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Sunday, August 18, 2019

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Barents Sea

Posted to Maritime Musings (by Dennis Bryant) on June 21, 2013

The Barents Sea is named for the Dutch navigator, cartographer, and explorer Willem Barents, who mapped the area during expeditions in the late 1500’s. Historically, the Russians referred to it as the Sea of Murmans. It is located north of eastern Norway and western Russia.

What have we learned from the Titanic casualty?

Posted to Maritime Musings (by Dennis Bryant) on April 13, 2012

Late on the night of April 14, 1912, the “unsinkable” passenger ship RMS Titanic, on its maiden voyage from Southampton to New York struck an iceberg. It sank about three hours later, at about 2:20 a.m. on April 15, 1912. Of the 2,224 persons on board, 1,514 lost their lives.

Pensacola

Posted to Maritime Musings (by Dennis Bryant) on December 9, 2011

Pensacola is the westernmost city in Florida, nearly extending into Alabama. It is the homeport for a number of fishing vessels and small passenger vessels. One of its claims to fame is that it is the site of the first European settlement in…

Henry Hudson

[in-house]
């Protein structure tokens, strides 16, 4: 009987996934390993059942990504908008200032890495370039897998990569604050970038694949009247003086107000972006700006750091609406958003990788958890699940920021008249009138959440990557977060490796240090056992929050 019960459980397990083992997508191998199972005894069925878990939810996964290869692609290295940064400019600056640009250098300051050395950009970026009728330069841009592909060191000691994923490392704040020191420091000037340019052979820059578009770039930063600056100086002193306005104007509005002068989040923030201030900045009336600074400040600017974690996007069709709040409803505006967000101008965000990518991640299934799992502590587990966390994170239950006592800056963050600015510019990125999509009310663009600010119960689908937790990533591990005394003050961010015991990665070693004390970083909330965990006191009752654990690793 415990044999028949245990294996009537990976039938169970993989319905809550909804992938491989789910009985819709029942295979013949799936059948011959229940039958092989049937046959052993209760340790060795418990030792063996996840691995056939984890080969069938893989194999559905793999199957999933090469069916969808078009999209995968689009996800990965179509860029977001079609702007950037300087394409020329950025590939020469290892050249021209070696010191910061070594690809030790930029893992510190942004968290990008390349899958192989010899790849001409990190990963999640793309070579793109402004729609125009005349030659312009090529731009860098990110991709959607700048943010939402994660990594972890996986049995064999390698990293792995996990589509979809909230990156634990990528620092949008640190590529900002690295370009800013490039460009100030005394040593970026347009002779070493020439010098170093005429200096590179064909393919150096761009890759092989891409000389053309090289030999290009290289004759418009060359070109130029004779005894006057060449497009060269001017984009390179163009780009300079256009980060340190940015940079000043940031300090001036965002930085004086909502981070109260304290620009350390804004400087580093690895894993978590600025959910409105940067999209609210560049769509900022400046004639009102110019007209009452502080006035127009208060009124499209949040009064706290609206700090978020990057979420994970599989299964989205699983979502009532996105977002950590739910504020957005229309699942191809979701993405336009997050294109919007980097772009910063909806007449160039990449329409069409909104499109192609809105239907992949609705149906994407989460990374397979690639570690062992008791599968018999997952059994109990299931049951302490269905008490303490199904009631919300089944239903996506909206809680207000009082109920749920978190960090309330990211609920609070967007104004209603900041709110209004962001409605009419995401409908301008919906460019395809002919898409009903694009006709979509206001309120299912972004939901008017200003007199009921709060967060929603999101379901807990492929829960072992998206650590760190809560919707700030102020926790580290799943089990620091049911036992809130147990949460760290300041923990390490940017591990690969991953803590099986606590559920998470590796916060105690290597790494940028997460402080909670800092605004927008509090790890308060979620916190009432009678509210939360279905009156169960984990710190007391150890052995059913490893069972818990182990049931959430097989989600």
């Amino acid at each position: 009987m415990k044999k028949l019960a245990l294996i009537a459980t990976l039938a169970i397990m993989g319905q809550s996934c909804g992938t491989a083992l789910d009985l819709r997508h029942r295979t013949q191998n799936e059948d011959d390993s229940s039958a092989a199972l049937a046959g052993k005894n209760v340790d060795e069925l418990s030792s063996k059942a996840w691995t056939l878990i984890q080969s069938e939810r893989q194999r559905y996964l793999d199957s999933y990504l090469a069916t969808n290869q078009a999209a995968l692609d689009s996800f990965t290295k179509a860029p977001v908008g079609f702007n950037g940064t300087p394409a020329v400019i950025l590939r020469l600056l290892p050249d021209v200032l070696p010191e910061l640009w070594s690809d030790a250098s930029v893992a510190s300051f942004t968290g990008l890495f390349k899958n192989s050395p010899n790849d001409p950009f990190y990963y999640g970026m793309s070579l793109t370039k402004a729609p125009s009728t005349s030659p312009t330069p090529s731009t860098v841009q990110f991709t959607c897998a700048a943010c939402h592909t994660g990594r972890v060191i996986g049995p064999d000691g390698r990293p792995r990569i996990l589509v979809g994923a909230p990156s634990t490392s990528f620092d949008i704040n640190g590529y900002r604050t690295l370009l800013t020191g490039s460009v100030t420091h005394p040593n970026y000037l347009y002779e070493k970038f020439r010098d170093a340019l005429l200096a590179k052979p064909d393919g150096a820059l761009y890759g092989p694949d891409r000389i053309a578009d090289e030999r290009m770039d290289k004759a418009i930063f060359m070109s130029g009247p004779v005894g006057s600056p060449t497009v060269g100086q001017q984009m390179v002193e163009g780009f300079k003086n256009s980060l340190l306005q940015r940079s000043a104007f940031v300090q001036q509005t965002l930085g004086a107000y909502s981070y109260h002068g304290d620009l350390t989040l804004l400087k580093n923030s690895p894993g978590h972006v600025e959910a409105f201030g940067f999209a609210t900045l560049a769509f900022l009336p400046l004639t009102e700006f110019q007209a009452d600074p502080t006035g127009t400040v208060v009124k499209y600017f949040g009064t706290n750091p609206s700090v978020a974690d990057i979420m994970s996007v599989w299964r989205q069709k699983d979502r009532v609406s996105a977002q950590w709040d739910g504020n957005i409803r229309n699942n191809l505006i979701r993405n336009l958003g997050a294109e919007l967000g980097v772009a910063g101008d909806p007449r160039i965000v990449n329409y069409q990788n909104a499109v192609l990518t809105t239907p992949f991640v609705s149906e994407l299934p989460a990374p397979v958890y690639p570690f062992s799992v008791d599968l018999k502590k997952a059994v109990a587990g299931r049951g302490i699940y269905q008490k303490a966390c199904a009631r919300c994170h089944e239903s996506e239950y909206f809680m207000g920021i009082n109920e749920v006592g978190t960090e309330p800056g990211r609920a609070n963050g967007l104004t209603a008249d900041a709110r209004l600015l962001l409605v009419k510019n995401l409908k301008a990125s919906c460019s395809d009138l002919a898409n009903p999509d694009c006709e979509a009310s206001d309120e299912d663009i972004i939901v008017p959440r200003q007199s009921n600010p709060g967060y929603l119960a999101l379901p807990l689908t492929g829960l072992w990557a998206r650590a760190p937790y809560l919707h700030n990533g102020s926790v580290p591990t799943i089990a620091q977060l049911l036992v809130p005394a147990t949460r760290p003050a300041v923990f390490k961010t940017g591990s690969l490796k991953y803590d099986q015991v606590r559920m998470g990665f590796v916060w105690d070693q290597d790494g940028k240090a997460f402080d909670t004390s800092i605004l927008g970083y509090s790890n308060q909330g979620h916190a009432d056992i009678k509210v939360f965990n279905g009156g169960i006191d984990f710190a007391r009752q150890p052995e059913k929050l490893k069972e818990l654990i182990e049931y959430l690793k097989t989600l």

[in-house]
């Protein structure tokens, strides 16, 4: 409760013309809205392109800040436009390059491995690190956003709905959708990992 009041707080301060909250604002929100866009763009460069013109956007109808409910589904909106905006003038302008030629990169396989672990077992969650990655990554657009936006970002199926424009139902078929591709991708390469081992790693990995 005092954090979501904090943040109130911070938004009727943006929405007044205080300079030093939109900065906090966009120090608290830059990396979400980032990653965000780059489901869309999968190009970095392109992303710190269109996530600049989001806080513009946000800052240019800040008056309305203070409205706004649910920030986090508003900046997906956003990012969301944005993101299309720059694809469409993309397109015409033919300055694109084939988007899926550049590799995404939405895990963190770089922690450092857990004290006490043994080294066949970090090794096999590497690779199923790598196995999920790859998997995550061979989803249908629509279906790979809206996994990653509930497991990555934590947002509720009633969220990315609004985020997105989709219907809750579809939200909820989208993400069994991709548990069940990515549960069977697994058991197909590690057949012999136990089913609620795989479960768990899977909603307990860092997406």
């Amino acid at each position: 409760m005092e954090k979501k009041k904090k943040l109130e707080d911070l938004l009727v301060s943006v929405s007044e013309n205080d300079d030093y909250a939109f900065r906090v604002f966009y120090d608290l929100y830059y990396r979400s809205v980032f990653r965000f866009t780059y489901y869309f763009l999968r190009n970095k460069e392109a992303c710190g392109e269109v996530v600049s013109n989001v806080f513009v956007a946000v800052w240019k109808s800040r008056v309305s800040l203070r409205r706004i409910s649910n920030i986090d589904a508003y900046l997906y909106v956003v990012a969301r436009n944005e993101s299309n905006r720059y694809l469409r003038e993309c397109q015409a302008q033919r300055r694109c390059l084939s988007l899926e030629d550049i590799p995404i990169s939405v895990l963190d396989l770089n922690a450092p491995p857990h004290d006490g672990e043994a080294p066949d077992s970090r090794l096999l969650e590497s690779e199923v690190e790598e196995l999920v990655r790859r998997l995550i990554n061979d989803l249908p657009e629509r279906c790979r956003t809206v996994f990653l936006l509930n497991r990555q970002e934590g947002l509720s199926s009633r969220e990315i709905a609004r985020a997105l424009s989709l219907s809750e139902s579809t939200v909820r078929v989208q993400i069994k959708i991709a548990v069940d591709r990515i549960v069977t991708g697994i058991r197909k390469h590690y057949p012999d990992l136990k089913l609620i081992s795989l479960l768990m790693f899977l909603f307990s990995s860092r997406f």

Posted to Maritime Musings (by Dennis Bryant) on November 22, 2011

Little is known of Henry Hudson prior to 1607, when he was hired by the Muscovy Company of the Kingdom of England to find a northern route to the Far East. He and a crew of ten sailed on the 80-ton Hopewell. They reached the east coast of Greenland and traveled north to the ice pack.

Nikumaroro

Posted to Maritime Musings (by Dennis Bryant) on December 21, 2010

Nikumaroro (previously known as Gardner Island) is a small coral atoll in the central Pacific Ocean situated just south of the Equator and just west of the 180th meridian. It lies in the Phoenix Island Chain and is part of the Republic of Kiribati.

USCG Districts

Posted to Maritime Musings (by Dennis Bryant) on April 6, 2010

The US Coast Guard adopted the concept of geographic districts when it absorbed the US Lighthouse Service in 1939. Previously, it had no formal segmentation of its chain of command based on geography. Rather, the chain of command was grouped around function.

Trireme - dreadnaught of the ancient Mediterranean

Posted to Maritime Musings (by Dennis Bryant) on March 5, 2010

The trireme was utilized as a warship in the Mediterranean Sea from the 7th century BC until the fall of the Roman Republic at about the commencement of the Christian era. No other warship design has survived in service for a comparable period. It was truly the dominant battleship of its day.

Piracy approach a failure, say Hong Kong shipowners

Posted to Far East Maritime (by Greg Knowler) on January 19, 2010

The Hong Kong Shipowners’ Association (HKSOA) has called for governments to throw out the current response to pirates menacing ships off the Horn of Africa, accusing the international community of tolerating piracy instead of eliminating attacks.

News Moves Quickly

Posted to On the waterfront (by Emma-Jane Batey) on October 15, 2009

Oh the crazy world of Twitter! As soon as the hashtag #Trafigura became a trending topic on Tuesday, it disappeared within twenty four hours, having done its job like a glorious mayfly. It just goes to show how immediate our news is now. It’s…